House is no longer going to be the series that it was in the early seasons. It’s now going to be about House’s relationship with Cuddy, primarily, and House’s “improvement” secondly. For some fans, that’s a hard paradigm shift to get behind. For me, I’ve more or less resigned myself to this fact and am ready to enjoy the series for what it is. And really, that’s what watching House comes down to these days. If you’re okay with House and Cuddy together, the first two episodes, including last night’s “Selfish,” have probably been damn enjoyable. If you’re not okay with that relationship, you might be ready to delete the DVR season pass.
Since I’m one of the former people, I’m satisfied with where things are going. Well, maybe not satisfied, but something better than ambivalence.
I have to give the writers credit, they’re diving headfirst into this Huddy thing with confidence and dedication. As I said last week, I never expected this series to actually tackle an intense romantic relationship with any substance or effort really, but they’ve surprised me thus far. Just like the premiere, “Selfish” devotes a good portion of its running time to the ever-changing dynamic between House and Cuddy, particularly at work.
And for the most part, the episode follows logical beats, puts the characters in mature conversations and moves the relationship forward. Both House and Cuddy are playing if safe with their interactions as employee and boss, which is obviously jarring for everyone else in the department, but logical for the two characters. They’ve had these wonderful moments in secret, but they’re aware of all the baggage between them and a good deal of that baggage comes from work-related events, so it has to be the thing they’re the most worried about moving forward. Will their work relationship kill their romantic one, or vice versa?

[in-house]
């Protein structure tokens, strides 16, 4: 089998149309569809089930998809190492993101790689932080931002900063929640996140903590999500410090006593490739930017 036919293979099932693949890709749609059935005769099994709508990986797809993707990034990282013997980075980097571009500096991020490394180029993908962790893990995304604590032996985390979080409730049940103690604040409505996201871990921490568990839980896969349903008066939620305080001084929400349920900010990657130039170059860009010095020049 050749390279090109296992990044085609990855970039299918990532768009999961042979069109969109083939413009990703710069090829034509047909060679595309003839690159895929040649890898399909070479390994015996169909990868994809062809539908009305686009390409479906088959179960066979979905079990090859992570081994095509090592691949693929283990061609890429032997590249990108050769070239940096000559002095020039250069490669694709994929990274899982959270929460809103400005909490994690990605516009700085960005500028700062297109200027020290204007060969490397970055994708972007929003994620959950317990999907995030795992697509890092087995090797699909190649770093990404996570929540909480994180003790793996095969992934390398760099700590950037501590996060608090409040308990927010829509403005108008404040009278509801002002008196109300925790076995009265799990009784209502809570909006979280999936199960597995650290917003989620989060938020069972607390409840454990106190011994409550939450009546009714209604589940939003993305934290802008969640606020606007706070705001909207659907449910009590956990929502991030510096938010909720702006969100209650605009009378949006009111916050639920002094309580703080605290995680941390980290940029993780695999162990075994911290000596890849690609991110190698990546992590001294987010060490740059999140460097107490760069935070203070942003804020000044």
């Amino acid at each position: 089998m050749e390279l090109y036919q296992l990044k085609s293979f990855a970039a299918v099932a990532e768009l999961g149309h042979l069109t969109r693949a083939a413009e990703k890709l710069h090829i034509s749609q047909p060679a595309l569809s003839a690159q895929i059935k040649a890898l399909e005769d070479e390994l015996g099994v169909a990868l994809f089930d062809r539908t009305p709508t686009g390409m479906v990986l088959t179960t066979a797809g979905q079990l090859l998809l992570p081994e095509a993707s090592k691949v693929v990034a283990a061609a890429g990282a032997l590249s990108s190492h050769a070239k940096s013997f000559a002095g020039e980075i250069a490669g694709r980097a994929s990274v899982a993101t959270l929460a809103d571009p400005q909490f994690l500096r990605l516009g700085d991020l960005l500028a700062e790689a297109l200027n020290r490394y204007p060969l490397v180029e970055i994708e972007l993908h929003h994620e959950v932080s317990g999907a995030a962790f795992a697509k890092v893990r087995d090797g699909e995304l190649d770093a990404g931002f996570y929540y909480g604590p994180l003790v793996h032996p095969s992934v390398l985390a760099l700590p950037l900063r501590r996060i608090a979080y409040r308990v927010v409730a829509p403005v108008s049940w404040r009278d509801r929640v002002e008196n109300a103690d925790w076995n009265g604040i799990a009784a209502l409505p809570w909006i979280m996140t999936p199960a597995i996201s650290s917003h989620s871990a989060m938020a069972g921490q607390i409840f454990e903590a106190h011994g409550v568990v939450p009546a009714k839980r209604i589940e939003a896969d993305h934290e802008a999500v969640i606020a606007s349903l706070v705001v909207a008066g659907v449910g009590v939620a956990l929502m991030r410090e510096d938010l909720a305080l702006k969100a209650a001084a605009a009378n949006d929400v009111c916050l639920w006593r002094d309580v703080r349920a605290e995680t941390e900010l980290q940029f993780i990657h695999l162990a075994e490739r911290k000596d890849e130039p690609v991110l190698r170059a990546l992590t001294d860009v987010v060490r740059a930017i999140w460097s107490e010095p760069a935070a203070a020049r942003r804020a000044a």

Though the episode tries to convince us that’s a struggle for both of them, it’s obviously more so for House because he’s used to completely ignoring what Cuddy says just to get the job done. Cuddy, while certainly able to stand up to House, oftentimes lets him walk all over her anyway, so I guess it’s more about finding a balance that’s honest and less combative. Of course, their issues with one another cause the case to derail a few times and before it’s all said and done, they’re screaming at one another in front of a pair of shocked and exhausted parents about Cuddy’s bureaucratic nonsense and House’s ability to bully patient families into doing what he wants.
It’s an uncomfortable moment, but a real one. They spent the whole case tip-toeing around one another and thankfully, they realize that won’t work. If anything, they’re just going to have to be brutally honest in hopes that they can separate the work and personal, if only a little bit. While that’s a novel idea that rarely works, I think that for these two wackos, it could. Cuddy’s obviously been turned on over the years by House’s act first, questions later approach (an approach which includes verbally destroying her), so it doesn’t seem like she’ll get too upset over that in the future.
The bigger question, however, is for House. Can he still be House if he’s trying to placate Cuddy, even if he says he won’t? Will his ability to diagnose by taking chances go away? This is a primary question the series likes to bring up every once in a while before dispensing with it (and House’s short-term happiness), but I think they’re ready to explore it more fully here. So there’s that.
Again, if you can see that this is the kind of series House is going to be now, there’s not much to dislike about this episode. The Huddy relationship is being handled even better than I suspected it would be, so that’s all I can ask for at this point.